The Vatican and Catholic Activism in Mexico and Chile: The Politics of Transnational Catholicism…

Hardcover | March 20, 2014

byStephen J. C. Andes

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As in Europe, secular nation building in Latin America challenged the traditional authority of the Roman Catholic Church in the early twentieth century. In response, Catholic social and political movements sought to contest state-led secularisation and provide an answer to the "socialquestion", the complex set of problems associated with urbanisation, industrialisation, and poverty. As Catholics mobilised against the secular threat, they also struggled with each other to define the proper role of the Church in the public sphere. This study utilizes recently opened files at the Vatican pertaining to Mexico's post-revolutionary Church-state conflict known as the Cristero Rebellion (1926-1929). However, looking beyond Mexico's exceptional case, the work employs a transnational framework, enabling a better understanding of thesupranational relationship between Latin American Catholic activists and the Vatican. To capture this world historical context, Andes compares Mexico to Chile's own experience of religious conflict. Unlike past scholarship, which has focused almost exclusively on local conditions, Andes seeks toanswer how diverse national visions of Catholicism responded to papal attempts to centralize its authority and universalize Church practices worldwide.The Politics of Transnational Catholicism applies research on the interwar papacy, which is almost exclusively European in outlook, to a Latin American context. The national cases presented illuminate how Catholicism shaped public life in Latin America as the Vatican sought to define Catholicparticipation in Mexican and Chilean national politics. It reveals that Catholic activism directly influenced the development of new political movements such as Christian Democracy, which remained central to political life in the region for the remainder of the twentieth century.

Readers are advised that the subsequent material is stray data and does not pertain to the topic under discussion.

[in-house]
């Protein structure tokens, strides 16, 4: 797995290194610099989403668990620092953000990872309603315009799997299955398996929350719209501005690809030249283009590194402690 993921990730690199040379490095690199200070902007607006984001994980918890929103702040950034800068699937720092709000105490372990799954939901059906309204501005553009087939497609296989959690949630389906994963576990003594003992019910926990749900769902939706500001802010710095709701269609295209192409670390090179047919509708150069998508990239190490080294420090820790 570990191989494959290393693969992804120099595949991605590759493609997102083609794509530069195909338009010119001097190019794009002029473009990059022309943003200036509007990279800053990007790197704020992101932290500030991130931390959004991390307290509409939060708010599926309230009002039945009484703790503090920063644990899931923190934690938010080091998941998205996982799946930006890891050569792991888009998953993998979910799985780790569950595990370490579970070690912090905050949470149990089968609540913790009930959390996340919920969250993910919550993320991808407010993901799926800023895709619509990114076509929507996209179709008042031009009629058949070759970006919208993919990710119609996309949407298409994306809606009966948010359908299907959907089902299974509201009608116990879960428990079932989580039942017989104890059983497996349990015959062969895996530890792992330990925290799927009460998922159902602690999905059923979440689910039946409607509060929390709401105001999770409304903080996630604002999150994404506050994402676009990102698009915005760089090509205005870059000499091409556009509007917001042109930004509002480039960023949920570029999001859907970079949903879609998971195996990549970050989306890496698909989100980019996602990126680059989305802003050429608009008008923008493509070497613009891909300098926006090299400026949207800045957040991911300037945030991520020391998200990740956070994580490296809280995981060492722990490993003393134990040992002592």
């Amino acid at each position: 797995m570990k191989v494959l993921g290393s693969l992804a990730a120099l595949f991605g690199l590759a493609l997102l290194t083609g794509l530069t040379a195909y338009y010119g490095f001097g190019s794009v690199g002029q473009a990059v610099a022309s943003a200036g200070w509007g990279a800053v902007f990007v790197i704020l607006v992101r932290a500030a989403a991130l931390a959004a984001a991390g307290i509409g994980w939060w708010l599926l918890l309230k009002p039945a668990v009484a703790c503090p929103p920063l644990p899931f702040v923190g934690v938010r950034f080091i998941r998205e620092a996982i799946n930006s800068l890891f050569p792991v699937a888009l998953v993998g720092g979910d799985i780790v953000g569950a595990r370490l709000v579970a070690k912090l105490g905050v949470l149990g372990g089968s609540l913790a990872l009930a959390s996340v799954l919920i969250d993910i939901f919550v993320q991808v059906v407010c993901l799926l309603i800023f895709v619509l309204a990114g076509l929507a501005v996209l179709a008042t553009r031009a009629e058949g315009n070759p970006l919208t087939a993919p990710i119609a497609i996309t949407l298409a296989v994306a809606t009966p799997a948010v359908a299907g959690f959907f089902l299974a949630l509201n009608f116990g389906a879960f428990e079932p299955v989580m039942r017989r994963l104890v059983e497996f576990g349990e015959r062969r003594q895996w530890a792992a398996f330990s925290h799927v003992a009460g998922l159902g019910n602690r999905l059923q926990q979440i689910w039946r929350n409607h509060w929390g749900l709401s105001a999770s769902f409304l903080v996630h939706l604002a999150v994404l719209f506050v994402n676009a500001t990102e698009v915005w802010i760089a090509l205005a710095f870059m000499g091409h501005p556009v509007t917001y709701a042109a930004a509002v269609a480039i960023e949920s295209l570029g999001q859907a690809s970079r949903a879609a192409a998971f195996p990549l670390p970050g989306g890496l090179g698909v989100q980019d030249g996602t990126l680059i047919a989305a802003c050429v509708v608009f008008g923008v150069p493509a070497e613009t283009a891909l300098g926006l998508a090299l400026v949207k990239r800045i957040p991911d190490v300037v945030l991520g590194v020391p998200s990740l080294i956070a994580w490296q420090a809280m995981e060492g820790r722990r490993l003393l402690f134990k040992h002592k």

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As in Europe, secular nation building in Latin America challenged the traditional authority of the Roman Catholic Church in the early twentieth century. In response, Catholic social and political movements sought to contest state-led secularisation and provide an answer to the "socialquestion", the complex set of problems associated wi...

Stephen J. C. Andes received his doctorate at Oxford University and is assistant professor in the history of Latin America at Louisiana State University. The Mexico Section of the Latin American Studies Association awarded him the best dissertation prize in 2010-2011. His recent work includes an article exploring the impact of the Vat...
Format:HardcoverDimensions:264 pages, 8.5 × 5.43 × 0.01 inPublished:March 20, 2014Publisher:Oxford University PressLanguage:English

The following ISBNs are associated with this title:

ISBN - 10:0199688486

ISBN - 13:9780199688487

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Table of Contents

Introduction1. Vatican Policy and Political Catholicism in Latin America before 1920PART I: THE VATICAN and MEXICO IN THE 1920s2. Catholic Activism in Revolutionary Mexico, c. 1920-19253. The Vatican and Mexico's Cristero Rebellion, 1926-1929PART II: THE VATICAN and CHILE IN THE 1920s4. A Transnational Triangle: The Vatican, Chilean Catholics, and Mexico's Cristero Rebellion5. Precursors to Chilean Christian Democracy, c. 1920-1930PART III: CONTESTING CATHOLIC ACTION6. The Vatican and Mexican Lay Activists after the Cristero Rebellion7. The Vatican, Chilean Conservatives, and Social Catholics in the 1930s8. A Convergence in Rome: The 1933 Iberoamerican CongressConclusionBibliography